Is the U.S. Patent System Out of Date?

May 18, 1990

Report Outline
Special Focus


Two hundred years after its birth, the U.S. patent system stands as one of the most durable of federal programs. For most of its years it also has been one of the least controversial. But now there are charges that the Patent and Trademark Office—the Commerce Department agency charged with administering the patent code—is incapable of keeping up with changes brought on by emerging fields of high technology.

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The U.S. patent system, first created when President George Washington signed it into law on April 10, 1790, came with a clear purpose and a high pedigree—the Constitution itself. Article 1, Section 8, states that “Congress shall have power … to promote the progress of science and useful arts by securing for limited times to authors and inventors the exclusive right to their respective writings and discoveries.”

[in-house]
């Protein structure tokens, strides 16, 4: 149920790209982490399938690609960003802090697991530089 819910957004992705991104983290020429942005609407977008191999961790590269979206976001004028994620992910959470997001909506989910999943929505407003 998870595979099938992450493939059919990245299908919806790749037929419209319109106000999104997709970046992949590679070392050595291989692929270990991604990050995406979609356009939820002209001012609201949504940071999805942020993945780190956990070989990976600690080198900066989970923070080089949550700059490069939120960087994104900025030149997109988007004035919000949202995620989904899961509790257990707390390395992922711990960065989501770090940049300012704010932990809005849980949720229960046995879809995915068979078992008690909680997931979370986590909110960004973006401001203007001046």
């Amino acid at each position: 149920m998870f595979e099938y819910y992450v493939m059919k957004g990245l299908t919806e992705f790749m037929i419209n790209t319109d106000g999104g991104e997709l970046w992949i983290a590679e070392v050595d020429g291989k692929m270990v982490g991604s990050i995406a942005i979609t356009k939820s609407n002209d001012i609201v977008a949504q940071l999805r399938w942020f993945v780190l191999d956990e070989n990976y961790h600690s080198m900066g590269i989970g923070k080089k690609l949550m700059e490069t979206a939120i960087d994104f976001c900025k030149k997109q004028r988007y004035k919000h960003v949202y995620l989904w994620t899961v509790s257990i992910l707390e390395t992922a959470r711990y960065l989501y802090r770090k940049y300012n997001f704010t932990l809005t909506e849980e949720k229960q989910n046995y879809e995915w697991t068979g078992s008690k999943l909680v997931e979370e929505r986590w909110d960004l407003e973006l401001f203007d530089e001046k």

The authors of the Constitution gave such importance to patents (and to copyrights, which protect writings) because they saw them as crucial to the economic development of the country. At bottom, patents are social contracts between society and inventors. In the interest of spurring innovation by providing incentives, society agrees to protect an inventor's control over an invention. In return, the inventor must disclose the details of his invention, and the information is made available to the public, thus potentially spurring further innovations. The 1790 Act provided for 14 years of protection, a period that was subsequently increased to 17 years.

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